In my last column, I explained how many disabled individuals (particularly women) get rejected for Social Security Disability benefits because they don’t have a “recent” work history. I illustrated this through the hypothetical story of “Julia,” an MS victim who was financially ineligible for Social Security Disability benefits despite having worked as a fulltime RN for 14 years.
To briefly recap: In order to be eligible for Social Security Disability benefits, you must be both “fully insured” and “disability insured,” which means that you must have earned at least 20 “quarters of coverage” in the 40 quarters of time immediately preceding the date you became disabled. Put more simply, you must have worked at a substantial level for at least 5 out of the 10 years before you became unable to work. If not, much like an insurance policy, your coverage for this type of Social Security benefit will otherwise have “lapsed.”
Until recently, the Social Security Administration mailed a statement each year to everyone who has ever paid Social Security taxes. As a cost-cutting measure, this practice was stopped in early 2011. This statement was important because it contained a history of your taxed earnings, year by year, as well as other useful information, including an estimate of your benefits when you retire. This statement would also tell you if you are insured for disability benefits and what that benefit would be. You would also learn if you have not accrued sufficient “quarters of coverage,” and a review of the earnings history could be used to ascertain if and when you were last insured for disability benefits.
To now obtain this information, you can call the Social Security Administration’s toll-free number, 1-800-772-1213. After going through voicemail, you will be connected to a Social Security employee, and you can then be told what your estimated monthly disability benefit would be, and, if you ask, you can obtain your “date last insured.” You can also go on-line, to “ssa.gov.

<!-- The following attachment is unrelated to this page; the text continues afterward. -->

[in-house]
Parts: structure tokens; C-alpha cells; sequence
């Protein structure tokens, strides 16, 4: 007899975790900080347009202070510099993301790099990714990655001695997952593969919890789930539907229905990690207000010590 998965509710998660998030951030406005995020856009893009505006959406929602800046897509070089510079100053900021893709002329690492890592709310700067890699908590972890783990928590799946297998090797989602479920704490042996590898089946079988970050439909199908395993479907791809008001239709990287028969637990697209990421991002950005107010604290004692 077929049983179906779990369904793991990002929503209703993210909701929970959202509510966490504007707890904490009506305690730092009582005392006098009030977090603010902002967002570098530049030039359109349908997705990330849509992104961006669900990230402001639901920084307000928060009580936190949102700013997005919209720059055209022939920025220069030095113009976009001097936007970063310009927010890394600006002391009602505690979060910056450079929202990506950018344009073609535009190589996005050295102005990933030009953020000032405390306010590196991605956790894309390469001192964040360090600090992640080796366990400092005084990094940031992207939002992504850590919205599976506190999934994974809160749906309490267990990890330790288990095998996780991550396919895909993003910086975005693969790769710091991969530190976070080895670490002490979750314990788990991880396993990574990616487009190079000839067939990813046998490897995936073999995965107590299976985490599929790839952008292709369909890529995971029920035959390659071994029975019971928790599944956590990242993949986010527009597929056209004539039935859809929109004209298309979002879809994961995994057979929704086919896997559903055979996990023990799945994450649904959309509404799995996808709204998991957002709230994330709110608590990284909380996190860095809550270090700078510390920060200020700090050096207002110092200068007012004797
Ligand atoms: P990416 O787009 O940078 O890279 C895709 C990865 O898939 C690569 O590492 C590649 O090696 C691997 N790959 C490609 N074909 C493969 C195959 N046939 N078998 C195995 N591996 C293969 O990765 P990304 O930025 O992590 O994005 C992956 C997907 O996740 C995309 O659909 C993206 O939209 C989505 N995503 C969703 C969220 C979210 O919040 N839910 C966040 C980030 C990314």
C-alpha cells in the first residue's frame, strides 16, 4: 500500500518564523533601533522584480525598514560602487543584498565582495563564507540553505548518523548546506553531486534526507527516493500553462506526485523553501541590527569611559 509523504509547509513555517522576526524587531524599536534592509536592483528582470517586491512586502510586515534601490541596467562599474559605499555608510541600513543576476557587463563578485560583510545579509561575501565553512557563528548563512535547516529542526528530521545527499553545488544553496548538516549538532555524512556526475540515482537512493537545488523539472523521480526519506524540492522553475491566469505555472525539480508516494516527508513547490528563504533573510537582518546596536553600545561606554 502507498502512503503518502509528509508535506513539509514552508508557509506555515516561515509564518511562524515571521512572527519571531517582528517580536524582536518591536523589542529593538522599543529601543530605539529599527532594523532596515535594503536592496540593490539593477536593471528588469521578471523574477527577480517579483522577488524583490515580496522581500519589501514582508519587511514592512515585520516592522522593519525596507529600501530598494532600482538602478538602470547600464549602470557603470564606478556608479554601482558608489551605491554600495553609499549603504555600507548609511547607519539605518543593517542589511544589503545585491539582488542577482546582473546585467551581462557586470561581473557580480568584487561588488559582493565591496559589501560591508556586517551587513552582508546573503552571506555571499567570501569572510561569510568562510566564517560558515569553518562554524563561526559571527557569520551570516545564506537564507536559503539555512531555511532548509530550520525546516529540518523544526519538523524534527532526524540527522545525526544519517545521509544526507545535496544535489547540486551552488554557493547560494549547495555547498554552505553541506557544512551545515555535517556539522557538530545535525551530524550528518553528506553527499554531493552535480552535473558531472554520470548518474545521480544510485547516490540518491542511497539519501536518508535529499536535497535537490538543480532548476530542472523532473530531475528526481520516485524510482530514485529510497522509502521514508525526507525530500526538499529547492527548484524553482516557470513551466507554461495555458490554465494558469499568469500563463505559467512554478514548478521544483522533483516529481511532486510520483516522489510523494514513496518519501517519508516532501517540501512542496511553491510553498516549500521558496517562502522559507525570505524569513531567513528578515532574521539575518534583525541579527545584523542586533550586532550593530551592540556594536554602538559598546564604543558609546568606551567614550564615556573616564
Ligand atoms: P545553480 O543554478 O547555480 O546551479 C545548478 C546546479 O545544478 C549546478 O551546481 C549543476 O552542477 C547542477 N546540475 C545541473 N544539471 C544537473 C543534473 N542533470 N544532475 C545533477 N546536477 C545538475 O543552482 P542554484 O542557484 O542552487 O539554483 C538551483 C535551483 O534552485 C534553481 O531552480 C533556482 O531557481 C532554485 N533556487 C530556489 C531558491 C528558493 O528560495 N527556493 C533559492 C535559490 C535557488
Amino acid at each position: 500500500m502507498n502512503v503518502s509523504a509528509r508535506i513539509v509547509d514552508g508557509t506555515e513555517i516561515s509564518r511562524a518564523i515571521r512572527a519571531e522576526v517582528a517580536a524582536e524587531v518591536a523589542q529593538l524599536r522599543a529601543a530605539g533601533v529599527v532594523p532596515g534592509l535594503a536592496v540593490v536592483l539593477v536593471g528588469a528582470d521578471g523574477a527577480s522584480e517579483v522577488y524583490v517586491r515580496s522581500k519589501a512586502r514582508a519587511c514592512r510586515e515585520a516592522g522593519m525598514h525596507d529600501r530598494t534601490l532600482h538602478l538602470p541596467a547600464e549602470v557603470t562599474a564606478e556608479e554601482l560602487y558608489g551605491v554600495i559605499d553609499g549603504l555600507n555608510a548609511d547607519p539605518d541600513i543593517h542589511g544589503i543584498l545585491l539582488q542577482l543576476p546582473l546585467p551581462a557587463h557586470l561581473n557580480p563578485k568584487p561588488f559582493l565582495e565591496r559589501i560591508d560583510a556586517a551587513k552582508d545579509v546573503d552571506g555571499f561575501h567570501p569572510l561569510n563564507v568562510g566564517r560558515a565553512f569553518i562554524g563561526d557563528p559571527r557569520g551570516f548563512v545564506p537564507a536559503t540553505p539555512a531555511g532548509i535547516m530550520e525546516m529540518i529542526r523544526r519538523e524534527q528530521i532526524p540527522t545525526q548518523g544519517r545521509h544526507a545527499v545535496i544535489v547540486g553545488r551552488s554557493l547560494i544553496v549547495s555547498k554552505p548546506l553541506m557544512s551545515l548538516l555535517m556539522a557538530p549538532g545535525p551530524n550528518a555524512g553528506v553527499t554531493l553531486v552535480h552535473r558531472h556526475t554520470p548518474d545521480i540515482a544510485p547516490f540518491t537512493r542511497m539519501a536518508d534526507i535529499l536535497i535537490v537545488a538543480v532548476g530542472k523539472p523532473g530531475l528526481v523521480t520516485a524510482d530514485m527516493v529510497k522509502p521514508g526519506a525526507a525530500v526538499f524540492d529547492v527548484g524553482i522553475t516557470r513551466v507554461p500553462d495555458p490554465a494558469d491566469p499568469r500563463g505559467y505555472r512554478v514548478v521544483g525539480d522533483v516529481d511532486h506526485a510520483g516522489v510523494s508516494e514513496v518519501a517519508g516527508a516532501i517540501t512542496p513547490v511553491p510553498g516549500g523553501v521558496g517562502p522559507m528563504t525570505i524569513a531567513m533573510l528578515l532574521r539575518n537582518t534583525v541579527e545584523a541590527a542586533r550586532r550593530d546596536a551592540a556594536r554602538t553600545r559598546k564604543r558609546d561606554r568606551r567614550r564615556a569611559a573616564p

,” to create an account which will allow you access to this information.
Assuming that you are “disability insured,” you want to be sure that you remain so. So long as you continue to work and earn at least $4,520.00 in a calendar year, you will accrue the maximum four quarters for that year and thereby continue to extend your insured status. If you remain out of the workforce, you will eventually lose your “disability insured” status (typically, once five years has passed without working). Therefore, it may be worthwhile to work in at least a limited capacity so that you can begin accruing quarters of coverage and potentially reinstate your “disability insured” status. Be pro-active and “creative” – consider trying to generate some limited “self-employment” income doing “direct selling” out of your home, for instance. Of course, all this assumes that you are working “on the books” and paying FICA taxes.
A common, similar problem arises when a woman works in a family business and little or no income is imputed to her, perhaps in favor of a spouse, for “tax reasons.” While the family accountant may advise that there are some short-term tax benefits to be gained, the spouse who is receiving no income is also not paying any FICA taxes and therefore is not accruing those important quarters of coverage. The clear lesson again is that, if you are working, you want to be paying FICA taxes so that you are not left “uninsured” if you become disabled and unable to work.
Even if you are ineligible for Social Security Disability benefits, there are other Social Security benefits programs for which you may be eligible. If you are between the ages of 50 and 60 and have become widowed in the seven years preceding the onset of your disability, you may be eligible for a “Disabled Widow’s Benefit.” Another program, Supplemental Security Income (SSI), is available if you are disabled and have little or no income or assets. For more information, please call (856) 795-8880 or (609) 702-0700 or visit www.davidsbross.com.